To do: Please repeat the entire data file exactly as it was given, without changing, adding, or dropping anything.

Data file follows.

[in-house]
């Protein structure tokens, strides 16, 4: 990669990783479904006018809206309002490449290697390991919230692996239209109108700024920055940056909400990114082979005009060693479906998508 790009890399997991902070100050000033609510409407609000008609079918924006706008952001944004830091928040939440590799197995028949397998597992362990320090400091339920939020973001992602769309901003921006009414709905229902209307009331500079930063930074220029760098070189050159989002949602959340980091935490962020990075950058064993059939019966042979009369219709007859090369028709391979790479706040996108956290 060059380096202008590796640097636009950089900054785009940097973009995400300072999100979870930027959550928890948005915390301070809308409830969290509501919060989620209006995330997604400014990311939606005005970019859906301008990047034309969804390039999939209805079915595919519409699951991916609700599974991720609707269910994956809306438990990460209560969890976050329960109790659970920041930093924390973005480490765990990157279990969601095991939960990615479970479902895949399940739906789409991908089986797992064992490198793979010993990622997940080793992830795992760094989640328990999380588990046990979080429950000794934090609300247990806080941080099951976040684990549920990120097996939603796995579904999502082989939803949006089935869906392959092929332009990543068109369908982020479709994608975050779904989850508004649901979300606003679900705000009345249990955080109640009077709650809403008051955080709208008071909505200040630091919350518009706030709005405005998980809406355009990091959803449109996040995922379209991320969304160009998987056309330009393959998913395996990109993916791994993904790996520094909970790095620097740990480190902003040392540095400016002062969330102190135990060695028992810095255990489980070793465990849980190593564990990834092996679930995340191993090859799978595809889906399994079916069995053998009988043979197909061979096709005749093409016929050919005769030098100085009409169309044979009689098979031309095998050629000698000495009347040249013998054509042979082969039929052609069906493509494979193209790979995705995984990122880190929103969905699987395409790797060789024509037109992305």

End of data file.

[in-house]
């Protein structure tokens, strides 16, 4: 990669990783479904006018809206309002490449290697390991919230692996239209109108700024920055940056909400990114082979005009060693479906998508 790009890399997991902070100050000033609510409407609000008609079918924006706008952001944004830091928040939440590799197995028949397998597992362990320090400091339920939020973001992602769309901003921006009414709905229902209307009331500079930063930074220029760098070189050159989002949602959340980091935490962020990075950058064993059939019966042979009369219709007859090369028709391979790479706040996108956290 060059380096202008590796640097636009950089900054785009940097973009995400300072999100979870930027959550928890948005915390301070809308409830969290509501919060989620209006995330997604400014990311939606005005970019859906301008990047034309969804390039999939209805079915595919519409699951991916609700599974991720609707269910994956809306438990990460209560969890976050329960109790659970920041930093924390973005480490765990990157279990969601095991939960990615479970479902895949399940739906789409991908089986797992064992490198793979010993990622997940080793992830795992760094989640328990999380588990046990979080429950000794934090609300247990806080941080099951976040684990549920990120097996939603796995579904999502082989939803949006089935869906392959092929332009990543068109369908982020479709994608975050779904989850508004649901979300606003679900705000009345249990955080109640009077709650809403008051955080709208008071909505200040630091919350518009706030709005405005998980809406355009990091959803449109996040995922379209991320969304160009998987056309330009393959998913395996990109993916791994993904790996520094909970790095620097740990480190902003040392540095400016002062969330102190135990060695028992810095255990489980070793465990849980190593564990990834092996679930995340191993090859799978595809889906399994079916069995053998009988043979197909061979096709005749093409016929050919005769030098100085009409169309044979009689098979031309095998050629000698000495009347040249013998054509042979082969039929052609069906493509494979193209790979995705995984990122880190929103969905699987395409790797060789024509037109992305």